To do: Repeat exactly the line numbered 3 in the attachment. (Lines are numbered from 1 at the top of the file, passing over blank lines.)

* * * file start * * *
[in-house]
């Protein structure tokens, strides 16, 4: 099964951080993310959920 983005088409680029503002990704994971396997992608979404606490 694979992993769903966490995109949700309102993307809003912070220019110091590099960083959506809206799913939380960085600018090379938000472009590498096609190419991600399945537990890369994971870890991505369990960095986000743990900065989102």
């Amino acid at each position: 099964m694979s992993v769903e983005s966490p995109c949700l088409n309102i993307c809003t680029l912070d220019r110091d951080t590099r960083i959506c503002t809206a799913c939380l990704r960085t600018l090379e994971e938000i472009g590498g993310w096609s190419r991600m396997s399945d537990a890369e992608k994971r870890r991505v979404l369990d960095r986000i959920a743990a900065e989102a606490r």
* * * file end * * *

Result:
């Amino acid at each position: 099964m694979s992993v769903e983005s966490p995109c949700l088409n309102i993307c809003t680029l912070d220019r110091d951080t590099r960083i959506c503002t809206a799913c939380l990704r960085t600018l090379e994971e938000i472009g590498g993310w096609s190419r991600m396997s399945d537990a890369e992608k994971r870890r991505v979404l369990d960095r986000i959920a743990a900065e989102a606490r």